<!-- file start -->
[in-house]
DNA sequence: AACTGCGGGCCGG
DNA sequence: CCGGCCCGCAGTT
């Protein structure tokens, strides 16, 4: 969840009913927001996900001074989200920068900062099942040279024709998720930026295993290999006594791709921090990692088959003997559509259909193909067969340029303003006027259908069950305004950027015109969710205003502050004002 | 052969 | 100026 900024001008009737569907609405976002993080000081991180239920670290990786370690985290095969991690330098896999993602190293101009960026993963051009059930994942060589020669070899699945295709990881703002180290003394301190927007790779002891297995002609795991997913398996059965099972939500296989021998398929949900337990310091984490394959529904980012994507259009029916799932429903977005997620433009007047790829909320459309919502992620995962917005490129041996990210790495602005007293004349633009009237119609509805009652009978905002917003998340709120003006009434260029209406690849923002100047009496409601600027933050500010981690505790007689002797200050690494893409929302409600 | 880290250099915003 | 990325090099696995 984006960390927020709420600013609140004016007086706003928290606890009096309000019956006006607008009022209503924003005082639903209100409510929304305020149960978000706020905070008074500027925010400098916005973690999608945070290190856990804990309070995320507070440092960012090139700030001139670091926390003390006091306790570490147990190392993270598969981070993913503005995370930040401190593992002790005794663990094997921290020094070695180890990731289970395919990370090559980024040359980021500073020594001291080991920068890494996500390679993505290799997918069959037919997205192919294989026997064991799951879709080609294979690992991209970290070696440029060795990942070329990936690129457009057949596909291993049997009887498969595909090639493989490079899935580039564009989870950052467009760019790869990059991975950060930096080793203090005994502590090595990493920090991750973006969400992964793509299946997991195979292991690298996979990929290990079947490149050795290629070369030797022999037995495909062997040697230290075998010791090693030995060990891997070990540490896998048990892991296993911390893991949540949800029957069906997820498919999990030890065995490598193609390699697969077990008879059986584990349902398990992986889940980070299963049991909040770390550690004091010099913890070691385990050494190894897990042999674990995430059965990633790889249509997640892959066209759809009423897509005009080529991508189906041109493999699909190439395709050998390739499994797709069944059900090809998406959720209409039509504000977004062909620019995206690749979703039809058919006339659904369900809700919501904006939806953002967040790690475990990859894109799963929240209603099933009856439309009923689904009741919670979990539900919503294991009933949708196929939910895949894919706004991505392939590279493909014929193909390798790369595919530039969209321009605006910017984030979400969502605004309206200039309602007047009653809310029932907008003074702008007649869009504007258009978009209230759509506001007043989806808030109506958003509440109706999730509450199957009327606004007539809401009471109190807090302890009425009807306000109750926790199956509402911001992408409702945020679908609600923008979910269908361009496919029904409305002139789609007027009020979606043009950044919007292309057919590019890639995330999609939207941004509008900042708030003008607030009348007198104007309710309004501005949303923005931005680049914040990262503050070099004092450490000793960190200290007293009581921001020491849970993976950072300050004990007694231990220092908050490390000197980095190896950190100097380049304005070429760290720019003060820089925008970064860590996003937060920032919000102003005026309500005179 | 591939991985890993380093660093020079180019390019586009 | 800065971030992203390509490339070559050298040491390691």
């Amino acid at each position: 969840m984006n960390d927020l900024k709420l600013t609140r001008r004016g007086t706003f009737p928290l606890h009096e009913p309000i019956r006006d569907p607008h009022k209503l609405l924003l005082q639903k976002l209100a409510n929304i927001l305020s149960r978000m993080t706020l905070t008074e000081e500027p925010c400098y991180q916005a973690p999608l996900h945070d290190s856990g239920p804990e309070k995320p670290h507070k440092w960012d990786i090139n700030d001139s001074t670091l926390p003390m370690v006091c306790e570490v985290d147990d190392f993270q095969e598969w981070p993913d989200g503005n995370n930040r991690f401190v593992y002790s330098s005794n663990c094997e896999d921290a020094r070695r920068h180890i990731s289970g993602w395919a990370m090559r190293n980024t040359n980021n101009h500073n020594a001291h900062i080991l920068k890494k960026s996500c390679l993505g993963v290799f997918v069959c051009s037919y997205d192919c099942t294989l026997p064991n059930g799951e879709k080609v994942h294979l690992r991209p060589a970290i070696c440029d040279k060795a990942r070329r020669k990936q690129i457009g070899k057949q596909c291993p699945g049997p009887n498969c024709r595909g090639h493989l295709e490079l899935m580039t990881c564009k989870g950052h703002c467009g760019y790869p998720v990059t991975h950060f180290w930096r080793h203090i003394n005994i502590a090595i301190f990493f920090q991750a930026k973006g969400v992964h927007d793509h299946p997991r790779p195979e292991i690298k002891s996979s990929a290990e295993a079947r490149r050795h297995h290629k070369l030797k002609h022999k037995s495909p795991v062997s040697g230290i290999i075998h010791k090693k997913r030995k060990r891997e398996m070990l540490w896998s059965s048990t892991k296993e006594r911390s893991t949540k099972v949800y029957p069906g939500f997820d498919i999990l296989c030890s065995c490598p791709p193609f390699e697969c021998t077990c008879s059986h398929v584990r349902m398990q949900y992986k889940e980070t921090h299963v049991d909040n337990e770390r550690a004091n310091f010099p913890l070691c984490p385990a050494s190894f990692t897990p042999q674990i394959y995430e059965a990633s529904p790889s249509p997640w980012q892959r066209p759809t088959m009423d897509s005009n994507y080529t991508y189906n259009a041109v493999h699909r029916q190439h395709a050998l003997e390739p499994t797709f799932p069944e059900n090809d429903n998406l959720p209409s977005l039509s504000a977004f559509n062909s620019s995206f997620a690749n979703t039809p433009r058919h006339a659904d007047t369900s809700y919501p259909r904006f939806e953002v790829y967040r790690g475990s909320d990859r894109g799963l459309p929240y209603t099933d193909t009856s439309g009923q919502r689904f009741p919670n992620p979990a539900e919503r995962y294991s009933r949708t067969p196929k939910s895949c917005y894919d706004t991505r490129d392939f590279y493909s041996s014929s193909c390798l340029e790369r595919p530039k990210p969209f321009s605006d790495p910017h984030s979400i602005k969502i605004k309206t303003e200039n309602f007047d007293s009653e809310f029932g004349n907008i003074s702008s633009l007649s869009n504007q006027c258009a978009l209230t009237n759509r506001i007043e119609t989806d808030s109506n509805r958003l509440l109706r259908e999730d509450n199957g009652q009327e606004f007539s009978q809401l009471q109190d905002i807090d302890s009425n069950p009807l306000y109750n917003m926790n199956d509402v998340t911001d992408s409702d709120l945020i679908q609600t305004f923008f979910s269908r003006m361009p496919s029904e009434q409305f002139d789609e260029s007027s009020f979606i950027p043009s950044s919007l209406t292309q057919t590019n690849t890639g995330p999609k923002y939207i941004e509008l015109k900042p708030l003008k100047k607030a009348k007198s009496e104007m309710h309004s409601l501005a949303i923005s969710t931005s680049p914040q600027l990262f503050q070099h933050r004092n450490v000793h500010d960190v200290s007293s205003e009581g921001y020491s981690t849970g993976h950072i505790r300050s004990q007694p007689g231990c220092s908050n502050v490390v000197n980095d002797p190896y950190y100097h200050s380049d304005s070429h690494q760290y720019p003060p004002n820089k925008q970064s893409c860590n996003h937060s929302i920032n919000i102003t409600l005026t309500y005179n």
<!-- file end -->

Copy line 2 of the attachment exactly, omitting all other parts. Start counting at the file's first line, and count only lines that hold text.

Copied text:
DNA sequence: AACTGCGGGCCGG